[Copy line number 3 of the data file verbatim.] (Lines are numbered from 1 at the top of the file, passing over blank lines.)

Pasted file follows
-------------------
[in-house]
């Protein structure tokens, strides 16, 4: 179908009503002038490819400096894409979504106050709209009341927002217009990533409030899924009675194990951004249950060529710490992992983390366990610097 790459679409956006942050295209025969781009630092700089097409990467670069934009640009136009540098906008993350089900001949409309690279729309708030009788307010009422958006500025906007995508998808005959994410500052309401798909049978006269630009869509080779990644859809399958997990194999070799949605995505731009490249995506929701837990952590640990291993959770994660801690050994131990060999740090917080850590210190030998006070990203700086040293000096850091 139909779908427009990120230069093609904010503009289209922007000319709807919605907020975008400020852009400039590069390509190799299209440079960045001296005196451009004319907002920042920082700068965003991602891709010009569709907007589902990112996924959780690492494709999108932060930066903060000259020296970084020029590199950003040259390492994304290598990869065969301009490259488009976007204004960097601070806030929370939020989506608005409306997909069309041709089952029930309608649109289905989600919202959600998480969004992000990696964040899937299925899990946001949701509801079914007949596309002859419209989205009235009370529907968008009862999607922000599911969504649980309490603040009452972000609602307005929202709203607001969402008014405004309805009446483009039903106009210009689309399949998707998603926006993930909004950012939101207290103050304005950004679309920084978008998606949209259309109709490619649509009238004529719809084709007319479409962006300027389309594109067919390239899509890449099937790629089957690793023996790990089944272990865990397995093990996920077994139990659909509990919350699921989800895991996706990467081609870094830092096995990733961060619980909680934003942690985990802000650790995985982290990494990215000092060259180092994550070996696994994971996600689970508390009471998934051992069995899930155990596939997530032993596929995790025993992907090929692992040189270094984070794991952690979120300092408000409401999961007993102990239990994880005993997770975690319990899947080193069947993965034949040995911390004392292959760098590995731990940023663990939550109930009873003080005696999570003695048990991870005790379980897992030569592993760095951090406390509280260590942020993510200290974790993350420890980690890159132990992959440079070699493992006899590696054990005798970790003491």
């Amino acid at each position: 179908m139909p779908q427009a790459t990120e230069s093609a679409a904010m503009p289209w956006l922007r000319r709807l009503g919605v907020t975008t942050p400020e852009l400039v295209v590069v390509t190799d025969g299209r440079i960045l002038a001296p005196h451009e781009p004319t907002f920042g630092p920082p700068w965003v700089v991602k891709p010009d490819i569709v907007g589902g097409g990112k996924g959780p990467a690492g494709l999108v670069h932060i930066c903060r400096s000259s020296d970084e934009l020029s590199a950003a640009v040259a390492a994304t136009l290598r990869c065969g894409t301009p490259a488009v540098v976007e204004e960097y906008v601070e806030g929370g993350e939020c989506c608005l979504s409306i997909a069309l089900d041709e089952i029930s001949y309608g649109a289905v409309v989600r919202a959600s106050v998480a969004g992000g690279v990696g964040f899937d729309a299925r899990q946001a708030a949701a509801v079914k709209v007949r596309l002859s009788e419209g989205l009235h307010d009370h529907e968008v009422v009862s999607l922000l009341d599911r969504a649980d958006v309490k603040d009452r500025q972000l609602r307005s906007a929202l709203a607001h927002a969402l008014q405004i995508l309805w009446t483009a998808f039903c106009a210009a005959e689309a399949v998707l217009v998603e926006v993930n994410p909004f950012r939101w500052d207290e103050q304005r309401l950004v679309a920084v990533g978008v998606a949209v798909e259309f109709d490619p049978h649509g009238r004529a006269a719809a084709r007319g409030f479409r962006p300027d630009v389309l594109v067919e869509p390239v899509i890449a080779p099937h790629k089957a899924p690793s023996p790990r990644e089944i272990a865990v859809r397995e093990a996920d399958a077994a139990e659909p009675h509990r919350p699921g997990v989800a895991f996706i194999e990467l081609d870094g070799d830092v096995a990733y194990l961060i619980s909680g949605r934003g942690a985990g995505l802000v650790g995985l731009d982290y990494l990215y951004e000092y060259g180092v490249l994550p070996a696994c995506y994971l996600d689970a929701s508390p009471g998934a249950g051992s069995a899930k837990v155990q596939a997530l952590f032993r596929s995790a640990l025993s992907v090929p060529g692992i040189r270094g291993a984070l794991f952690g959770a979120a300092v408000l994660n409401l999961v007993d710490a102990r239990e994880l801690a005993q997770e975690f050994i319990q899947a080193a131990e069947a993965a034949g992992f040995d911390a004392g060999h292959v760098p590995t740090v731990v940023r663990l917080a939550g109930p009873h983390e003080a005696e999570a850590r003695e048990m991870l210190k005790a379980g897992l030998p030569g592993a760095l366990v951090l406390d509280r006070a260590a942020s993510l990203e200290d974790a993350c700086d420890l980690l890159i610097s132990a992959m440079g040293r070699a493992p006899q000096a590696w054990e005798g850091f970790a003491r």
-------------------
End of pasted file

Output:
């Amino acid at each position: 179908m139909p779908q427009a790459t990120e230069s093609a679409a904010m503009p289209w956006l922007r000319r709807l009503g919605v907020t975008t942050p400020e852009l400039v295209v590069v390509t190799d025969g299209r440079i960045l002038a001296p005196h451009e781009p004319t907002f920042g630092p920082p700068w965003v700089v991602k891709p010009d490819i569709v907007g589902g097409g990112k996924g959780p990467a690492g494709l999108v670069h932060i930066c903060r400096s000259s020296d970084e934009l020029s590199a950003a640009v040259a390492a994304t136009l290598r990869c065969g894409t301009p490259a488009v540098v976007e204004e960097y906008v601070e806030g929370g993350e939020c989506c608005l979504s409306i997909a069309l089900d041709e089952i029930s001949y309608g649109a289905v409309v989600r919202a959600s106050v998480a969004g992000g690279v990696g964040f899937d729309a299925r899990q946001a708030a949701a509801v079914k709209v007949r596309l002859s009788e419209g989205l009235h307010d009370h529907e968008v009422v009862s999607l922000l009341d599911r969504a649980d958006v309490k603040d009452r500025q972000l609602r307005s906007a929202l709203a607001h927002a969402l008014q405004i995508l309805w009446t483009a998808f039903c106009a210009a005959e689309a399949v998707l217009v998603e926006v993930n994410p909004f950012r939101w500052d207290e103050q304005r309401l950004v679309a920084v990533g978008v998606a949209v798909e259309f109709d490619p049978h649509g009238r004529a006269a719809a084709r007319g409030f479409r962006p300027d630009v389309l594109v067919e869509p390239v899509i890449a080779p099937h790629k089957a899924p690793s023996p790990r990644e089944i272990a865990v859809r397995e093990a996920d399958a077994a139990e659909p009675h509990r919350p699921g997990v989800a895991f996706i194999e990467l081609d870094g070799d830092v096995a990733y194990l961060i619980s909680g949605r934003g942690a985990g995505l802000v650790g995985l731009d982290y990494l990215y951004e000092y060259g180092v490249l994550p070996a696994c995506y994971l996600d689970a929701s508390p009471g998934a249950g051992s069995a899930k837990v155990q596939a997530l952590f032993r596929s995790a640990l025993s992907v090929p060529g692992i040189r270094g291993a984070l794991f952690g959770a979120a300092v408000l994660n409401l999961v007993d710490a102990r239990e994880l801690a005993q997770e975690f050994i319990q899947a080193a131990e069947a993965a034949g992992f040995d911390a004392g060999h292959v760098p590995t740090v731990v940023r663990l917080a939550g109930p009873h983390e003080a005696e999570a850590r003695e048990m991870l210190k005790a379980g897992l030998p030569g592993a760095l366990v951090l406390d509280r006070a260590a942020s993510l990203e200290d974790a993350c700086d420890l980690l890159i610097s132990a992959m440079g040293r070699a493992p006899q000096a590696w054990e005798g850091f970790a003491r």